In June of 2014 I travelled to Finca Bona Fide, a 43-acre tropical permaculture farm on Isla de Ometepe, Nicaragua. The farm is nestled into the hillside in the small island town of Balgue. This jewel was almost hugging the base of Volcán Maderas with breathtaking views of the island’s Volcán Concepción. I spent countless time in the outdoor showers, staring down over the sweeping lake, then quickly running up to the tree top ledge to catch the brilliant sun set over Concepción! The island was filled with wildlife – birds, monkeys, bats, spiders of all kinds, wild mango trees, and more!
What attracted me to this haven, other than it’s sheer beauty and off the grid lifestyle? Permaculture! An added bonus: the non-profit aspect. Finca Bona Fide works with the local community to build gardens and more. Let’s be real, this visit was much more than volcano climbs, gorging on mangos, and watching sunsets. Days began with my personal 5:30 a.m. yoga with work beginning at 6:00 a.m. until near dark, with some breaks between.
The land was wild, nearly untamable. A perfect Permaculture project. Permaculture seeks to work with nature, the existing resources, energy sources, and contours of the land. And there were plenty of these. This was my first time working in a tropical system. It was impressive. What looked like a wild tangled forest turned out to be the fruit tree zone, where I harvested mass quantities of mangos of many varieties. This naturally led to mango jam with different flavors, some to consume and some to be sold.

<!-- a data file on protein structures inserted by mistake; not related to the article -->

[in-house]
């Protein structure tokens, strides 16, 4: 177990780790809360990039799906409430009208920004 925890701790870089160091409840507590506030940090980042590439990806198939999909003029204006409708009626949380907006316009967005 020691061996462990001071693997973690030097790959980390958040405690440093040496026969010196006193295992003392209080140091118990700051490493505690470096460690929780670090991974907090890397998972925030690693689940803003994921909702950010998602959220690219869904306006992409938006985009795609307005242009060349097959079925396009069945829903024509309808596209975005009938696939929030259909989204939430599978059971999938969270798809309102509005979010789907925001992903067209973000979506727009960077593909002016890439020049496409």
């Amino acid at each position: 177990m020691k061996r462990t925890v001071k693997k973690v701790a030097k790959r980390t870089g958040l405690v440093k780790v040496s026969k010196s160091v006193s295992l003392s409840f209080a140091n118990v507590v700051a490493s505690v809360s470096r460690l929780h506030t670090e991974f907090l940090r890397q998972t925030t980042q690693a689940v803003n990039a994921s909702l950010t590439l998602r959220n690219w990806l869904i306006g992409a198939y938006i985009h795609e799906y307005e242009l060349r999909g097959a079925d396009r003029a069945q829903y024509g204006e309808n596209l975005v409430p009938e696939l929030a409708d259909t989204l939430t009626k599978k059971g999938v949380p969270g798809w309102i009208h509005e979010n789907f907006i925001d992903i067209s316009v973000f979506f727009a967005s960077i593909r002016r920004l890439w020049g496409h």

Each day we would work alongside a full time staff member in the “system” or “zone” they oversaw. Work included tree planting, building swales, tending to the medicinal herb garden, feeding the worm compost, natural pest repellent, and chicken duty. My last week I worked alongside Nevis in the vegetable garden! The space was oddly unplanned, and an eye opener to how much I potentially over-plan systems I’ve worked in, from soil fertility schedules through crop rotation cycles through companion planting relationships. To each their own!
I learned some neat things from mango harvesting to dealing with a scorpion bite to the face (yep, that happened). Some of my most memorable tid-bits include:
- The Neem Tree: This fantastic tree originates in India and is said to be an elixir of life. It holds countless medicinal properties (some proven, others culturally passed down). Most of all, its little berry-like fruits make a highly effective pest repellent, once de-shelled and soaked in water for several days. We spent hours harvesting the ripened “berries” and de-shelling them. This tree grew all over the island, and locals paid it no heed. I wish the organization spent more time engaging the local community about the benefits of the neem trees all over the island. (Sadly many banana farmers, etc. on the island sprayed toxic chemicals on their plants. I stumbled upon countless bottles of pesticides thrown aside). Oh, and neem oil can be made to rub on chicken’s feet and ward of mites. Yep, that happened too.